Two major buildings are being lit in a special colour scheme in support of the Motor Neurone Disease Association charity during our Light Up Cheltenham event.
Queens Hotel Cheltenham – MGallery and 95 The Promenade (to the rear of Neptune’s Fountain) will be lit in orange and blue, the colours of the charity, on the weekend of 8 and 9 February.
The lights will be changing colours in support of two local people who suffer from Motor Neurone Disease (MND). Mark Morris, aged 49, is the well-known businessman who ran The Flower Man for many years, and Alex Edwards, 50, is a legal secretary at Wiggins Osborne Fullerlove Solicitors, who are based at 95 The Promenade.
Motor Neurone Disease is a rare condition, with around two in every 100,000 people diagnosed in Britain each year. The disease affects the nerve cells in the brain and spinal cord, causing the function of motor neurons to break down, making everyday activities increasingly difficult or completely impossible. Over time, the condition becomes progressively worse as the muscle weakens.
Mark only realised something was wrong in September 2018 when he tried Pilates to help with flexibility for upcoming races. He found he could not lie on his back without running out of breath.
It was not until February last year that he was referred to a neurologist who told him within days that he had Motor Neurone Disease.
Mark said: “Mine has a life span of 18 months, but who knows? I have cut a lot of stress out of my life and sold the business so you never know.”
Alex and her husband Paul, of Whitehorn Drive, Cheltenham, have three children and she says her life changed in October last year when she was diagnosed with Motor Neurone Disease.
She had been leading a healthy and active lifestyle but hadn’t been feeling well since January 2018. Her father also had MND and died when she was 13.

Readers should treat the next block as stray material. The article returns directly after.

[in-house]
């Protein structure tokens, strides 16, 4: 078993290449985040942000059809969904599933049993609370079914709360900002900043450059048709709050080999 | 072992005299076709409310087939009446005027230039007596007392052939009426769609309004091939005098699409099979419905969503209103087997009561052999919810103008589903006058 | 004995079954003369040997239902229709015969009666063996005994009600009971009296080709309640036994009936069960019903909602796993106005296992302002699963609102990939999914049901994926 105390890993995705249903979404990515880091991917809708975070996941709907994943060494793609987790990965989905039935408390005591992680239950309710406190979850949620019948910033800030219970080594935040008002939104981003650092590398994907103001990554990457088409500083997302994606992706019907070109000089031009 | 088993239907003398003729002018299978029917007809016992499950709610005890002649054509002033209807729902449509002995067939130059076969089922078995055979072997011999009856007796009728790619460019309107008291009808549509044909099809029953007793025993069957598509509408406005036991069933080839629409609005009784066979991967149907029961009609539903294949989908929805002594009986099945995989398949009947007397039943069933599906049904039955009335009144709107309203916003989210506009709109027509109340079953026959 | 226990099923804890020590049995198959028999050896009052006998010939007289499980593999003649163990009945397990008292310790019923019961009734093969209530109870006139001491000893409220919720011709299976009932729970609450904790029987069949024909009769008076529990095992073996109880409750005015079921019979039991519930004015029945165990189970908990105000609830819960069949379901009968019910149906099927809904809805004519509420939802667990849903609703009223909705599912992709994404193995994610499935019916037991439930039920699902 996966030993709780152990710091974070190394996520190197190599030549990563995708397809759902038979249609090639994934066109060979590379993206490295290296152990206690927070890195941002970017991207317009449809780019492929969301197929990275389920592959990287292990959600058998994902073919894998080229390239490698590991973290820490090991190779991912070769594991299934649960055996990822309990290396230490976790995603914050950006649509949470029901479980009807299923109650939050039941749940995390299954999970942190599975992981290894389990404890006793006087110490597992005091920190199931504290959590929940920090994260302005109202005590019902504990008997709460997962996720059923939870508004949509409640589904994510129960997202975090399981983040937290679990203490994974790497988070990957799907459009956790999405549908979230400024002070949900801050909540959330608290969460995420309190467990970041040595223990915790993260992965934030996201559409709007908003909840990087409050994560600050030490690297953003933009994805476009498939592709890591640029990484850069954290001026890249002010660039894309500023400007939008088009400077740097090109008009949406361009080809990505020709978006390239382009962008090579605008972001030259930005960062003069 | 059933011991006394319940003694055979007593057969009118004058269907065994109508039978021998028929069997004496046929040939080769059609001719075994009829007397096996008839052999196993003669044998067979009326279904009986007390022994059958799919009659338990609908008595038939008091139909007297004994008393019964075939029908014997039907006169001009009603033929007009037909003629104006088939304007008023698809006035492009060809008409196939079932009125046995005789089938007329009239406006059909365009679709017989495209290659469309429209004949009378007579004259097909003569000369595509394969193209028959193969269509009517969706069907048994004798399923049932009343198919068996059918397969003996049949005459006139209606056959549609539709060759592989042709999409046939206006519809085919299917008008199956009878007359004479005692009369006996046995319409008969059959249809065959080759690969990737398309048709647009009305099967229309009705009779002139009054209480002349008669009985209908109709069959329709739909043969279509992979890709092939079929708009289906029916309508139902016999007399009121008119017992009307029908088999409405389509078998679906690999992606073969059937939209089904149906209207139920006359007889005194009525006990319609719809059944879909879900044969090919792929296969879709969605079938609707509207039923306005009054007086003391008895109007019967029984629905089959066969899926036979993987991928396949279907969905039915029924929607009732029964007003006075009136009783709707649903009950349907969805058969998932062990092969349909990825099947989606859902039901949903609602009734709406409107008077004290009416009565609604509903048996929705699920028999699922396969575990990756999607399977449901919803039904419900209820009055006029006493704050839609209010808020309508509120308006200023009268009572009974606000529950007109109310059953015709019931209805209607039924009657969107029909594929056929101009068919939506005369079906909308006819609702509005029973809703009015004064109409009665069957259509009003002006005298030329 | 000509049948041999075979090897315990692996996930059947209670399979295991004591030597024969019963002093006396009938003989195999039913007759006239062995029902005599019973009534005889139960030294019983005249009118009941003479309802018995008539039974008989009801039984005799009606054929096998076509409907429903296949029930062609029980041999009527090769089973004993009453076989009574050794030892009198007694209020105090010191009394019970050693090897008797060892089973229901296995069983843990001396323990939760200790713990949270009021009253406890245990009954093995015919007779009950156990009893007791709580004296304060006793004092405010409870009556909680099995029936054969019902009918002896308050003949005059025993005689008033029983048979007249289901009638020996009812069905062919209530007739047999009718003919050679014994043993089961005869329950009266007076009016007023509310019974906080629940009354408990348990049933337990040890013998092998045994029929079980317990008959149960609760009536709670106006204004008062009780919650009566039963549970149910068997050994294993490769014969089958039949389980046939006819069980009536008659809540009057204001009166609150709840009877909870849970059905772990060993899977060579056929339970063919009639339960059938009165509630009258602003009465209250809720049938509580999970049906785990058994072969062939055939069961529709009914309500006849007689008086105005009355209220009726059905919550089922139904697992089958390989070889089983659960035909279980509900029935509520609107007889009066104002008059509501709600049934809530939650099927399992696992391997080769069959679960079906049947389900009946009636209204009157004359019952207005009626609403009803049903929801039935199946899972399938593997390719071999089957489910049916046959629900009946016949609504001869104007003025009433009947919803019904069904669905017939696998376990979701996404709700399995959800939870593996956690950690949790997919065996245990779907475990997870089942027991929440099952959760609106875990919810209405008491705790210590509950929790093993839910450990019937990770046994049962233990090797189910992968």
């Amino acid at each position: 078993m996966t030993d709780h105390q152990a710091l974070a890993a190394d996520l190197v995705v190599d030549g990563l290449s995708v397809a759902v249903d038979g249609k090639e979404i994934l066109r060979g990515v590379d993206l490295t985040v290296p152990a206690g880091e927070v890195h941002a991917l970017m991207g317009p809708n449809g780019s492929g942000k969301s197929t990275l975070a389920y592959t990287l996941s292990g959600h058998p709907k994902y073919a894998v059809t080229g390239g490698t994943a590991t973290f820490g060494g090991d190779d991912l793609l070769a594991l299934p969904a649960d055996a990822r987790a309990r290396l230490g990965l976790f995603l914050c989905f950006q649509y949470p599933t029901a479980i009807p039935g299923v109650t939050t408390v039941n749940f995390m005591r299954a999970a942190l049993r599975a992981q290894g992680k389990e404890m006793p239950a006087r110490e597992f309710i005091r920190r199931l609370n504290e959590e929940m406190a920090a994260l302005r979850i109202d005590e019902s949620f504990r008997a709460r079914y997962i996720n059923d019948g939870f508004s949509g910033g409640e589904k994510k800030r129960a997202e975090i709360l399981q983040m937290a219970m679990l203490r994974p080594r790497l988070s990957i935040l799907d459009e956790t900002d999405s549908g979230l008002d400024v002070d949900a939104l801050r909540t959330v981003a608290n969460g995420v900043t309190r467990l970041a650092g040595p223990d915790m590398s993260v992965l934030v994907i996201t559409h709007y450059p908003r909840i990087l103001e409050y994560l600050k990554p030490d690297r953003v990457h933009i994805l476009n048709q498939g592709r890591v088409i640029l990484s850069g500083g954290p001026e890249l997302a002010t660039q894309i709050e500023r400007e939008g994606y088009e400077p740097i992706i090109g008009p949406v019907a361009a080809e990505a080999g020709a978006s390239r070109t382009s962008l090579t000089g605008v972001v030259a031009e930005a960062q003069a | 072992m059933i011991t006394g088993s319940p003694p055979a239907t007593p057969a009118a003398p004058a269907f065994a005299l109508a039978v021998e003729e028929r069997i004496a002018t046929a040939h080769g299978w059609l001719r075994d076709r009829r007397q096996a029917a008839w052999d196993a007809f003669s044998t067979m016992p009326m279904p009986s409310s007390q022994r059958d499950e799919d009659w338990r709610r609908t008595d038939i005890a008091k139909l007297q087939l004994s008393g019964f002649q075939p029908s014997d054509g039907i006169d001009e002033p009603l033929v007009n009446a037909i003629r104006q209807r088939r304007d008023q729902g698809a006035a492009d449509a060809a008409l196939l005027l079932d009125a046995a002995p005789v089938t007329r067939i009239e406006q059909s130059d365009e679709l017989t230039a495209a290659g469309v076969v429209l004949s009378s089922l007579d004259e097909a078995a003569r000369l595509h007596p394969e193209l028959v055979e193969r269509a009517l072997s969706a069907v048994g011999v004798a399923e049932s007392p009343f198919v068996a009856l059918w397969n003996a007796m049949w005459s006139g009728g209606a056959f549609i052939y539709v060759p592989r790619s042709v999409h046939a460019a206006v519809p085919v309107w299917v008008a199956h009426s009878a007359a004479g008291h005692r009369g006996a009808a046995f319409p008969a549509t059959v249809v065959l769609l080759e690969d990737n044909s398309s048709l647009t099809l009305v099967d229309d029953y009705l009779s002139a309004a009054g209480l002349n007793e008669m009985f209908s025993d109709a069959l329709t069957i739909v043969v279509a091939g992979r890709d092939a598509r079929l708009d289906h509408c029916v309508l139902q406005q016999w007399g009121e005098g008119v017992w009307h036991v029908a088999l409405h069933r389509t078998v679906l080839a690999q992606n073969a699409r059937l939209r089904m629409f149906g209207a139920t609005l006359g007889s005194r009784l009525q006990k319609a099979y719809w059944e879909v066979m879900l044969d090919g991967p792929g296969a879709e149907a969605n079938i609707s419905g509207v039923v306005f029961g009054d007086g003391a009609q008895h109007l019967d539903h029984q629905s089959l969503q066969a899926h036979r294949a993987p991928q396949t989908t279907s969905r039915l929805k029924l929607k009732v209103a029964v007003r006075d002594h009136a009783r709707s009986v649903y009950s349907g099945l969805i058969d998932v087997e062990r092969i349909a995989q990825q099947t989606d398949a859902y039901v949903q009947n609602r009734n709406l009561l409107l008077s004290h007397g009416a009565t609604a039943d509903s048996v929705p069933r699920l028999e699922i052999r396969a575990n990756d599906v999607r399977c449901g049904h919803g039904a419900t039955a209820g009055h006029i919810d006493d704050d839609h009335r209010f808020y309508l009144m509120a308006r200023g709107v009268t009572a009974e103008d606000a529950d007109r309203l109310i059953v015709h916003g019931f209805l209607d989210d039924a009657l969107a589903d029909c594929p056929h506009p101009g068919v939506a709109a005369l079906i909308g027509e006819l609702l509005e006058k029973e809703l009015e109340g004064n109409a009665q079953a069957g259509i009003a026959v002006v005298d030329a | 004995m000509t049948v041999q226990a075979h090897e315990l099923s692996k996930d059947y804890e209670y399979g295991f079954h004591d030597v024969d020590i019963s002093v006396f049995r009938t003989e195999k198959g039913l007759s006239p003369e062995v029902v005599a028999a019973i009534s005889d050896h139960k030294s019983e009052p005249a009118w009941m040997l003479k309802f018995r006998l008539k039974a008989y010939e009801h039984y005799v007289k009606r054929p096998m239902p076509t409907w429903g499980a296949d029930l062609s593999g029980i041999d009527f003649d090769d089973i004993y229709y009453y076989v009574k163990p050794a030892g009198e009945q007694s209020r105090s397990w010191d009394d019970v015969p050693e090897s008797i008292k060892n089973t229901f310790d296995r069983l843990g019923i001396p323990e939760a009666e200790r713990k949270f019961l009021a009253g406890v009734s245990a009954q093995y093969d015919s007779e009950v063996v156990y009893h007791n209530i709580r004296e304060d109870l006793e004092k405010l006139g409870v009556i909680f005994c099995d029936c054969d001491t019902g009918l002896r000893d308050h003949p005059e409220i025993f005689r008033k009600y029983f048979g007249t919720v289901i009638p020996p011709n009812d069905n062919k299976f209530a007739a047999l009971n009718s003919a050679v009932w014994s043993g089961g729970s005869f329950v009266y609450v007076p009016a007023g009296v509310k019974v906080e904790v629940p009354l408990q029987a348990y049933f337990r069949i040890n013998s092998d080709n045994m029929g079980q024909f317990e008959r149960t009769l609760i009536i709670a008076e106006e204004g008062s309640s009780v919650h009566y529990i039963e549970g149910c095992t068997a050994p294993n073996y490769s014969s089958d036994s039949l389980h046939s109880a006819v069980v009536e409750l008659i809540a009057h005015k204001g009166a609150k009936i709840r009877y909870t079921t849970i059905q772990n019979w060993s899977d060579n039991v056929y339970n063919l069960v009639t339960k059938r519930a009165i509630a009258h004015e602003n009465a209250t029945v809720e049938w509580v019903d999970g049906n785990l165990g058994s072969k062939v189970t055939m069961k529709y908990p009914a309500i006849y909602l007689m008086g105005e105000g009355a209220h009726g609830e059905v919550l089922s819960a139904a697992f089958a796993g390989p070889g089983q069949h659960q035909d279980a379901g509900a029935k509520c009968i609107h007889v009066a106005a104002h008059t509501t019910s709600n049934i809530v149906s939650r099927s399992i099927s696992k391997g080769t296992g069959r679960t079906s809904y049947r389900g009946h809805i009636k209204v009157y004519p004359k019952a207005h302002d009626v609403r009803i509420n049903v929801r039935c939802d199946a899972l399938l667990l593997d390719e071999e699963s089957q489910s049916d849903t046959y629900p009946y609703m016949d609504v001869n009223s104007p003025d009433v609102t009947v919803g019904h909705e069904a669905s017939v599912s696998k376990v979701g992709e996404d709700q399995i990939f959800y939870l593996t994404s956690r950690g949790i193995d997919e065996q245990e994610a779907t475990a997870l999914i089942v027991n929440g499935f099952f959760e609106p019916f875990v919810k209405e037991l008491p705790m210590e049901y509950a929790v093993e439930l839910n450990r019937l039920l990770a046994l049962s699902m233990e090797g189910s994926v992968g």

Alex said: “It is such a hard disease to diagnose so I had eight months of not knowing, but I knew it wasn’t going to be good. When I was told, it was devastating but also a relief in a weird way to find out what was wrong with me.
“It is a cruel disease as there is no cure (yet) and it’s so unpredictable. My father had the disease for 18 months. I have been told I have the slow version but who knows what slow is?
“I have the most supportive husband and kids and wonderful friends who keep me going, and going is what I am going to do. Live every moment I can to the full and make as many memories as I can. Life is totally for living. Who knows what the future will hold.”
The Motor Neurone Disease Association charity will be carrying out a street collection over the two days and handing out awareness leaflets.
Chris James, Director of External Affairs at the charity, said: “It is essential that we raise awareness of MND so people understand what a devastating disease it is. Having prominent buildings in Cheltenham lit up in Association colours is fantastic for awareness and we are grateful for the support of everyone affected by MND in Cheltenham who made this possible. Together we can make a real difference for people affected by MND.”